davey it looks like a pretty well sorted system to me, one question though. On 4 I assume you mean PS Audio tubed monos but then you say "made in Hong Kong silver point to point wiring". Can you provide more info on the amps. All in all I would concur with freediver your sound is probably pretty accurate. How new is the system? Silver point to point wiring might need some break-in time if new. Also you don't mention the cabling you're using in your system.
Room acoustics can contribute to this a great deal. I'm going to give you a free experiment. It is not the final solution but try it and listen.
First, speaker placement and toe-in. Some speakers sound best with no toe-in at all, some direct to your ears, so experiment. Give them plenty of space to the sides.
Second, try throwing some soft absorbent materials around on the floor near your speakers. Blankets and pillows work find. Do not neglect the area behind and between the speakers.
Try this before going out to buy new gear.
I’d like to have more info on the amps, as well. Input tubes(ie: phase splitter and driver) can make a major difference in your presentation. Especially, the thin, uninvolving presentation, that will result from tubes at the end of their lifespan. Then again: it may just be a matter of taste, and warmer tubes(ie: British), in those positions, might be your answer. Here’s someone knowledgeable in Australia, that I’ve dealt with, a few times(through ebay), that may be able to help, or just fun to contact: https://www.ebay.com/usr/angst46?_trksid=p2053788.m1543.l2754
Were your old Shahinians speakers omni-directional? If I recall correctly, those speakers did not have tweeters that were pointed directly at the listener, but pointed the tweeters off-axis to provide a more diffused type of sound. If that is correct, it is possible that you simply have a preference for a more diffused, less direct, type of sound. I believe the Zu speakers have a super-tweeter that is pointed directly forward, toward the listener, correct? If you play material that is already "hot" on the high-frequency end of the spectrum, it could just sound harsh to you on the Zu speakers relative to the Shahinian speakers you remember.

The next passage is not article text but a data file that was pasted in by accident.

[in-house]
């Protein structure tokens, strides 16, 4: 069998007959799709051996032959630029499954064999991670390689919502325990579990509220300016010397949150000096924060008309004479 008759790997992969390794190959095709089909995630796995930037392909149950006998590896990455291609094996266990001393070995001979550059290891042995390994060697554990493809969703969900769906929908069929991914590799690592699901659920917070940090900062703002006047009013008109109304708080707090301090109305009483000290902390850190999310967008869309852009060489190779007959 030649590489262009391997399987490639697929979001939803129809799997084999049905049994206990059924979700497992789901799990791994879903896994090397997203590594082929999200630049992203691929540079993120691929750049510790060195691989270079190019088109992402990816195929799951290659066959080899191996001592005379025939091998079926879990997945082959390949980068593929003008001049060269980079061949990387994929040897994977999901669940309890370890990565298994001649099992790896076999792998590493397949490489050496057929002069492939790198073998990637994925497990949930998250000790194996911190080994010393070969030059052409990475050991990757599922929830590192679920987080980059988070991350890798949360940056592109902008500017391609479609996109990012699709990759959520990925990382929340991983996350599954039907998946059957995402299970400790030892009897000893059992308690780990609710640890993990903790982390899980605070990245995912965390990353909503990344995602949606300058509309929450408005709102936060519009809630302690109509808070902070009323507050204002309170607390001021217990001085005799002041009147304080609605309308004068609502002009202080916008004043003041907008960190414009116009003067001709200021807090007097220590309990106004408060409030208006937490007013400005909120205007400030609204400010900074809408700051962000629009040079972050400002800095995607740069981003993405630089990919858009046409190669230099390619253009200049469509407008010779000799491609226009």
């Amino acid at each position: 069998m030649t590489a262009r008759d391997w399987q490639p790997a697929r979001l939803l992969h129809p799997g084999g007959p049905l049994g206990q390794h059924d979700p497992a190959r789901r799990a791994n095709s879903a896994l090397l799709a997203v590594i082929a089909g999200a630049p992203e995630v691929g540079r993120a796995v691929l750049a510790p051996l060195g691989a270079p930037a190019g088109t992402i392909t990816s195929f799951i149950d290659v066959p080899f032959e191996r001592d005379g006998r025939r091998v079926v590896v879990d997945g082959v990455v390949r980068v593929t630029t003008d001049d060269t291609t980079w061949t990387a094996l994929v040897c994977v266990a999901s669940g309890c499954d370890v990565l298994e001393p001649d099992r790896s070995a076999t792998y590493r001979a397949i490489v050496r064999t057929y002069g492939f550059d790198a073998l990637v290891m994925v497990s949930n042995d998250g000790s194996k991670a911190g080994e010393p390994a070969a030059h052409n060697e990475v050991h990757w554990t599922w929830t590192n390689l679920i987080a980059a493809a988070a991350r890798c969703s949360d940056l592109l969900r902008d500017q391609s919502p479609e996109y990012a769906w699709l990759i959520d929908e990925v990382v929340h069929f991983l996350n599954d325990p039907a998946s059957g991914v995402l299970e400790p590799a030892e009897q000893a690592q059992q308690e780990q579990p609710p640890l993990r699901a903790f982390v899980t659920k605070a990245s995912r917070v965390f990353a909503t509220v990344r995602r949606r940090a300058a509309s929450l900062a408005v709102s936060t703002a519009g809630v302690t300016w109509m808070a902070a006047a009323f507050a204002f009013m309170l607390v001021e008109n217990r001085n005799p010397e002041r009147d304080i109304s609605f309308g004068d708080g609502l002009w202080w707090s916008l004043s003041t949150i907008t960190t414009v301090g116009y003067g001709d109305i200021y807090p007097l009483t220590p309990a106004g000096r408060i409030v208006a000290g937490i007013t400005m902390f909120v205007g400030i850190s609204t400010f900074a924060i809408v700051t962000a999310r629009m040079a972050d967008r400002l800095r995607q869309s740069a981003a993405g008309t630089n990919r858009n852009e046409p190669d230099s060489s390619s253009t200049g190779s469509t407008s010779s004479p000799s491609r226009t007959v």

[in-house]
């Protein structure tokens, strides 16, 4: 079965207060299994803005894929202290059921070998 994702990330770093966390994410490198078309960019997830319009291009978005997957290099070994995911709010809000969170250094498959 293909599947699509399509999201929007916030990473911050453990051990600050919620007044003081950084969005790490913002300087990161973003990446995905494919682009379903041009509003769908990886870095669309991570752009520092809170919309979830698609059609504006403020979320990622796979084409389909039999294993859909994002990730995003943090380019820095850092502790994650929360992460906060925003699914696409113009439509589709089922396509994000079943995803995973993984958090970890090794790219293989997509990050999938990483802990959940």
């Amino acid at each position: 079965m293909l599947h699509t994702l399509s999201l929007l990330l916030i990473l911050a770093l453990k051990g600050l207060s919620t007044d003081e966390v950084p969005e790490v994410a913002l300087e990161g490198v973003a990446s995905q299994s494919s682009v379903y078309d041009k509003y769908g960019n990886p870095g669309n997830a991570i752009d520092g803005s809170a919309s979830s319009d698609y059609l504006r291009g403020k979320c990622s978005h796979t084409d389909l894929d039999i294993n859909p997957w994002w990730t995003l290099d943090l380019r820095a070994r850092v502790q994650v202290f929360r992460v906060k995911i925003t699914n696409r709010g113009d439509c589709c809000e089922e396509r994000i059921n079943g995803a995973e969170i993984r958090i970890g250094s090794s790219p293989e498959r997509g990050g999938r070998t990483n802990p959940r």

As Eric said, speaker placement and room treatment may help tame the harsh high-end if you choose to go that route.
Presuming the system sits in the same room as the old one did, and that’s a HUGE if... If the room is different, all bets are off. But playing along, two components jump out at me that would possibly lead to what you noticed in a big way:
1. Zu loudspeakers vs the Shahians
2. Once Analog TT with Denon cartridge vs the Well Tempered with Dynavector
I currently run Zu Omen Def. Though a vastly different speaker than the Zu Soul the Zu sound is still there.
I also prefer a sound that won’t tear your head off and don’t like picking music to suit my system. Here is what I have found the past two years of ownership. ( personal bias included of course)
1) I like tubes better than solid state with these speakers. Tube type and quality, I like the Mullard el 34 or Nos Tesla el34, RFT. Amps that have worked well for me. Quicksilver, Unison S6, Luxman SQ 38u, Allnic t1500 but all needed tube rolling.
2) Placement is critical. They need room to breath, near field didn’t work for me. Toe in, speaker height all extremely important and listening chair below tweeter axis. If you have a lively room you need to settle it down.
3) The Zu mission speaker cables work well with them, with Interconnects I liked copper better than silver.
When set up and synergy is dialed in these speakers will at times startle you but it will be a journey.
On vacuum tubes—then and now…
I returned from draft duty in early ’54, and from that time on I’ve been absorbed with high fidelity audio. Of course, the early years meant embracing vacuum tubes. Transistors weren’t ready for prime time, so tubes were the only option. And I soon learned that tube technology was far from perfect. Tubes suffered high incidence of failure, and their abundant heat cooked adjacent parts. But those faults could become my gain if I learned radio/TV repair, so I built (from kits) a tube tester, audio oscillator, oscilloscope, bought a multimeter, and began my career in the industry.
Tubes reflect their Neo-Victorian vintage (1904); they’re just not high precision parts. Why not? Well, to start, the tube manufacturers identify vacuum tube operating parameters only by listing “average” or “typical” characteristics. They never specify tubes by providing precise min./max. limits, as with solid-state devices, so tubes lack uniformity from their git-go. That’s why tubes of the same type often differ so widely. Further, all tubes exhibit random long term drift when put into service; plate current falls and grid bias shifts. These changes reflect a persistent degradation that begins at initial turn-on and ultimately ends in cathode depletion failure—barring other common modes of premature demise. (E.g.: open filaments, vacuum leaks, gassing, microphonics, atypical distortion, excessive hum/noise). So vacuum tubes are not a wise choice when stable circuit performance is a serious design goal. Regardless, for some 70 years tubes were all that we had. Circuit design creativity got pretty stale toward the end of that era, largely because tubes were just too big (and too inefficient) to use more than the functional minimum. But innovation revived with the debut of complementary solid state technology in the mid-to-latter ’70s.